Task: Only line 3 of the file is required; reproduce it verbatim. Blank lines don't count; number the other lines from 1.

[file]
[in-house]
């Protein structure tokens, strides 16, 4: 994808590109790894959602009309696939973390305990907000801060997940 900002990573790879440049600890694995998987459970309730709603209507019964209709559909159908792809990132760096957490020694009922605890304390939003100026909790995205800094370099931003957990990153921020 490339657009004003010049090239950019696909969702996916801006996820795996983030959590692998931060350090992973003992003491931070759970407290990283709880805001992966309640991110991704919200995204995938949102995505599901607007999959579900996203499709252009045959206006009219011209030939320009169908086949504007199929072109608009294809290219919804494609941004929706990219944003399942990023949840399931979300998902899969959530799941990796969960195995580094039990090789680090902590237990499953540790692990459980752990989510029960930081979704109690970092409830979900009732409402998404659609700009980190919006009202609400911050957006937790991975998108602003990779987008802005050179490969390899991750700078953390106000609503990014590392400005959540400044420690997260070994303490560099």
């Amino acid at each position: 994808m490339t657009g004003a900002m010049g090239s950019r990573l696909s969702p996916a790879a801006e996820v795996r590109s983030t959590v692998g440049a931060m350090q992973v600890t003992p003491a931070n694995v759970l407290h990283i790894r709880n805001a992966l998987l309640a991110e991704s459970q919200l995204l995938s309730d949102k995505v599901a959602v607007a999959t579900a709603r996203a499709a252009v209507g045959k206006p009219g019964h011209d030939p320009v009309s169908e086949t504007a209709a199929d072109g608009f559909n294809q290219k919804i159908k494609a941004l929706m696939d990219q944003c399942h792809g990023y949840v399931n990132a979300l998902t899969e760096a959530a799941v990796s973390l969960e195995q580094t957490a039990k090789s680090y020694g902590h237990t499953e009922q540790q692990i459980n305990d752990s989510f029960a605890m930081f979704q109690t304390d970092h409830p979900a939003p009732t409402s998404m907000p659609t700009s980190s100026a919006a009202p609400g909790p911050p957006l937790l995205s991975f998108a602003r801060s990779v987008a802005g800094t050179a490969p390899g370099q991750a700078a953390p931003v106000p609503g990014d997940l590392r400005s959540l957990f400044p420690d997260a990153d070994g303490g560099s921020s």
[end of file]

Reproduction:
């Amino acid at each position: 994808m490339t657009g004003a900002m010049g090239s950019r990573l696909s969702p996916a790879a801006e996820v795996r590109s983030t959590v692998g440049a931060m350090q992973v600890t003992p003491a931070n694995v759970l407290h990283i790894r709880n805001a992966l998987l309640a991110e991704s459970q919200l995204l995938s309730d949102k995505v599901a959602v607007a999959t579900a709603r996203a499709a252009v209507g045959k206006p009219g019964h011209d030939p320009v009309s169908e086949t504007a209709a199929d072109g608009f559909n294809q290219k919804i159908k494609a941004l929706m696939d990219q944003c399942h792809g990023y949840v399931n990132a979300l998902t899969e760096a959530a799941v990796s973390l969960e195995q580094t957490a039990k090789s680090y020694g902590h237990t499953e009922q540790q692990i459980n305990d752990s989510f029960a605890m930081f979704q109690t304390d970092h409830p979900a939003p009732t409402s998404m907000p659609t700009s980190s100026a919006a009202p609400g909790p911050p957006l937790l995205s991975f998108a602003r801060s990779v987008a802005g800094t050179a490969p390899g370099q991750a700078a953390p931003v106000p609503g990014d997940l590392r400005s959540l957990f400044p420690d997260a990153d070994g303490g560099s921020s």